What did Frederick Douglass stand for in the abolitionist movement?
If Frederick Douglass stood for one particular thing in the abolitionist movement, it was the idea that African American men were equal to anyone else. Douglass served as a reminder of the fact that black men could achieve as much as white men could.
During the antebellum era, most Americans believed that African Americans were intellectually inferior to white people. This supposed inferiority was one way in which slavery’s supporters justified that system. They felt that blacks were so much lower than whites that it was acceptable to enslave them.
The abolitionist movement opposed slavery and wanted it to be abolished. The main actors in the movement were white men like William Lloyd Garrison and white women like Lucretia Mott. While these white people worked hard to fight slavery, they could not stand as proof of the idea that African Americans were equal to whites.
Frederick Douglass could do this. He was an African American man who had been born a slave. He had taught himself to read. As an adult, he escaped from slavery. Once free, he continued to educate himself as much as he could. Through his own efforts, he was able to become a strong writer and orator. The example that he set proved that African Americans could be as good as white people. This is what Frederick Douglass stood for in the abolitionist movement.
Fredrick Douglass is one of the most famous figures in the Abolitionist Movement. In 1841, Douglass joined the American Anti Slavery Society after escaping from slavery. In his role at the American Slavery Society, he traveled extensively and delivered speeches and distributed pamphlets and the Liberator which was a news source developed by the American Anti Slavery Society.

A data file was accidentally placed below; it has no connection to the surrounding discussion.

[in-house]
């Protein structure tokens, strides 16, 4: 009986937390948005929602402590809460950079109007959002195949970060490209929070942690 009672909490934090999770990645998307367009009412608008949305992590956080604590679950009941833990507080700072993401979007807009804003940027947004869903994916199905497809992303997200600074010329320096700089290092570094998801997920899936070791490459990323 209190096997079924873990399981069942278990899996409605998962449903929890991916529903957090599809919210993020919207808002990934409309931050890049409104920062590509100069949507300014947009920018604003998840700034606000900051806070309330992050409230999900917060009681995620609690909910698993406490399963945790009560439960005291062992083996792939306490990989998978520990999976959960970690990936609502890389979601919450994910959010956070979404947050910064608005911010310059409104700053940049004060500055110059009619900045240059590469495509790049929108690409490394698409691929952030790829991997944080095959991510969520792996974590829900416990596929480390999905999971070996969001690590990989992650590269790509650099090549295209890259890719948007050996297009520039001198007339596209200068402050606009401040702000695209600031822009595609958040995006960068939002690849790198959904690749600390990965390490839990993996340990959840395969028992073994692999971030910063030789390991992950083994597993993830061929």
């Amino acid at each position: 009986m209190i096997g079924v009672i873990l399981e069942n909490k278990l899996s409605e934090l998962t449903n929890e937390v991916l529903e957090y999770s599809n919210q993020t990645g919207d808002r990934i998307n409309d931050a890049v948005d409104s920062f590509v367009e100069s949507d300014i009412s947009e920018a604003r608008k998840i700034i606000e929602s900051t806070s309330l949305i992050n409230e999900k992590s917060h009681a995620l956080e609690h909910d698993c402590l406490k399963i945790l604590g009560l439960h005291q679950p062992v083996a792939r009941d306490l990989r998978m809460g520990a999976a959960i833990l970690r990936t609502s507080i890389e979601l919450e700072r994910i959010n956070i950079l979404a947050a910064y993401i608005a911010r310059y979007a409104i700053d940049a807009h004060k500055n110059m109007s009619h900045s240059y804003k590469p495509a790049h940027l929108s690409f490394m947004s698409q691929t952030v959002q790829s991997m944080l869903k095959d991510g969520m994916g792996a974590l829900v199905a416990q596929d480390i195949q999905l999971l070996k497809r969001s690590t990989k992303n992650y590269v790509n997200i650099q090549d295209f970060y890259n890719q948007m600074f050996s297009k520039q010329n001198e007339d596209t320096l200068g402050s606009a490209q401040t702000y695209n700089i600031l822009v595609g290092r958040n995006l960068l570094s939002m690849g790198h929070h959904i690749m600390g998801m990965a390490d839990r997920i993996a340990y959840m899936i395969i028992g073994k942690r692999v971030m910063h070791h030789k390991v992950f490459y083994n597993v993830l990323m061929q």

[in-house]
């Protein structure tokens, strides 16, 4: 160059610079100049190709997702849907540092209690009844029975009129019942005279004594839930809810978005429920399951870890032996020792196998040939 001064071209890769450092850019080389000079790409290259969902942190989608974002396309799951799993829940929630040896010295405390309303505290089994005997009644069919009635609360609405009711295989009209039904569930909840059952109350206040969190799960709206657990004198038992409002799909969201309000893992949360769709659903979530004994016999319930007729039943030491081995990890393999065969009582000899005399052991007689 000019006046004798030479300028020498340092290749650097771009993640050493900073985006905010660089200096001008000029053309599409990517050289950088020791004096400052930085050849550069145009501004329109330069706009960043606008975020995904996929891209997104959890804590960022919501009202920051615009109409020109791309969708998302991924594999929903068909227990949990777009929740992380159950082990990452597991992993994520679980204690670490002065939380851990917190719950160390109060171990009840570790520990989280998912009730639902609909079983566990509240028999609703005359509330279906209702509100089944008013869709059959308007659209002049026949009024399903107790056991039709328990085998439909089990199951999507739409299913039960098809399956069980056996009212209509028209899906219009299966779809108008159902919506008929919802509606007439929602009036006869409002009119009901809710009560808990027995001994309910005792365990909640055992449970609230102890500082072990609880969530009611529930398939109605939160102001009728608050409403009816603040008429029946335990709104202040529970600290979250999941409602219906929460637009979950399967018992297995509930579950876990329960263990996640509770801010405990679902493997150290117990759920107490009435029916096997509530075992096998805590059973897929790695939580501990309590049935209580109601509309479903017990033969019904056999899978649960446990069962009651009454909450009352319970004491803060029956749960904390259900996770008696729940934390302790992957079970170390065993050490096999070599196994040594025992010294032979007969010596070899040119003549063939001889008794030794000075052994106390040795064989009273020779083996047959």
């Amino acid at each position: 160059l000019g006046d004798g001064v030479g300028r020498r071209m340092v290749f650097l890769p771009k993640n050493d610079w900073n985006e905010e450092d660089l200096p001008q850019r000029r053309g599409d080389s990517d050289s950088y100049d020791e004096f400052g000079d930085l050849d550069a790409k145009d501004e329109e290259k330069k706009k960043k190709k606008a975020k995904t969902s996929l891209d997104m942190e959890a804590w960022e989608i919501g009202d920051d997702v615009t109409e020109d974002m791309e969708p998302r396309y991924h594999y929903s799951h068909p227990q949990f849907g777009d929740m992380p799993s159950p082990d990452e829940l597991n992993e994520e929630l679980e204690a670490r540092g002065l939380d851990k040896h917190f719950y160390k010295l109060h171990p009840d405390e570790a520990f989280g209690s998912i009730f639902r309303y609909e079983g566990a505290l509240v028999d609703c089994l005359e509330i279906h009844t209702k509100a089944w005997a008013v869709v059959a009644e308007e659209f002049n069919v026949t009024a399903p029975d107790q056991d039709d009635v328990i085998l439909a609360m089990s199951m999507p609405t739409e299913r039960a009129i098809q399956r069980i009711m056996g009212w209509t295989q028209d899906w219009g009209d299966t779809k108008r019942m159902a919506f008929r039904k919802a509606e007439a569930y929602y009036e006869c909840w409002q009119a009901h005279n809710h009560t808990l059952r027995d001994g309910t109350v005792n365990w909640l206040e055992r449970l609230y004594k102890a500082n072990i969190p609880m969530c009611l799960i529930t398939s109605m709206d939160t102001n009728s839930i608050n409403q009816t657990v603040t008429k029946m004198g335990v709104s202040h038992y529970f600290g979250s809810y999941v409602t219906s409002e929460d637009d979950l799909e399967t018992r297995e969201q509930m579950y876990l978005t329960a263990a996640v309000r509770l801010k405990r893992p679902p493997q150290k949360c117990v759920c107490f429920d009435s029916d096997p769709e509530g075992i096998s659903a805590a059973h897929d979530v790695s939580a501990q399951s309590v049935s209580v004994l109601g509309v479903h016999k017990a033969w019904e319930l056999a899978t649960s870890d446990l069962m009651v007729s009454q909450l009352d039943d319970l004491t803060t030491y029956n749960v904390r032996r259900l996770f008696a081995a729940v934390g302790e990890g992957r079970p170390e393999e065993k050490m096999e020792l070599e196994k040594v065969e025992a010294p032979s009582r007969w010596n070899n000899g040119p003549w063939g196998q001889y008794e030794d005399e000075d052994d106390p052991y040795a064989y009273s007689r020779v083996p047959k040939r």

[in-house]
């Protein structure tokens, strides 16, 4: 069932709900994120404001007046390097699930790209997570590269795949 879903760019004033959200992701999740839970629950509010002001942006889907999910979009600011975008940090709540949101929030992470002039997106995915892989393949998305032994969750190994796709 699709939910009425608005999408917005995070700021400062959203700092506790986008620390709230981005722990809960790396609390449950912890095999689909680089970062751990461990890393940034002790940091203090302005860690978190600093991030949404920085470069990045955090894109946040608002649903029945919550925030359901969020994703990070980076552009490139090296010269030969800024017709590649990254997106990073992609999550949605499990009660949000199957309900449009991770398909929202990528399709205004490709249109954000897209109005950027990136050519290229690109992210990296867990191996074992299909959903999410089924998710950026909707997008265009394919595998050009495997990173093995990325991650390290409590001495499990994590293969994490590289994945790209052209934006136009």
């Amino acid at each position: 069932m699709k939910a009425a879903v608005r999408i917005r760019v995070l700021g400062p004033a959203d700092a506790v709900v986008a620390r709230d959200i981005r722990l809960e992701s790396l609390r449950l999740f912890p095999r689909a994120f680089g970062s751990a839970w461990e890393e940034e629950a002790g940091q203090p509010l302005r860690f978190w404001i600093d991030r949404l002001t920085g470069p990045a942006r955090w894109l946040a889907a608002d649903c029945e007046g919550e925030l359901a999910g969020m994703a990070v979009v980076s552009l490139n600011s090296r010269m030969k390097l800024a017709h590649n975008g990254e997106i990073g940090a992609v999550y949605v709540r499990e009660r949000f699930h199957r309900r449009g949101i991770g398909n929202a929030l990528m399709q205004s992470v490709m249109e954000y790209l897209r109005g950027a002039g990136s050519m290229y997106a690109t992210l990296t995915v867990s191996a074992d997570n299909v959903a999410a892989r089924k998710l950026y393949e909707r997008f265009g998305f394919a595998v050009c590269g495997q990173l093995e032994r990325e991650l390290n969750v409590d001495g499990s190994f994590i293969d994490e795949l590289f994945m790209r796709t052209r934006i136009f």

As Douglas toured the country people began to question if he really was a fugitive slave since he was such a great speaker and writer. Because of this, Douglas further contributed to the abolitionist movement by writing the story of his life entitled "Narrative of the Life of Fredrick Douglass". The story of the amazing but difficult life of Douglass provided further ammunition for the Abolitionist Movement.
Frederick Douglass was a slave before becoming an abolitionist. After he escaped he married Anna and lived in New Bedford, Massachusetts. Douglass soon joined a black church and went to several abolitionist meetings. He also started to follow The Liberator, an abolitionist paper.
Douglass began telling his story, delivering his first speech at the Massachusetts Anti-Slavery Society's annual convention, and he continued to speak out. In 1845 he published his first autobiography, Narrative of the Life of Frederick Douglass, an American Slave. This opened people's eyes to the lives of slaves.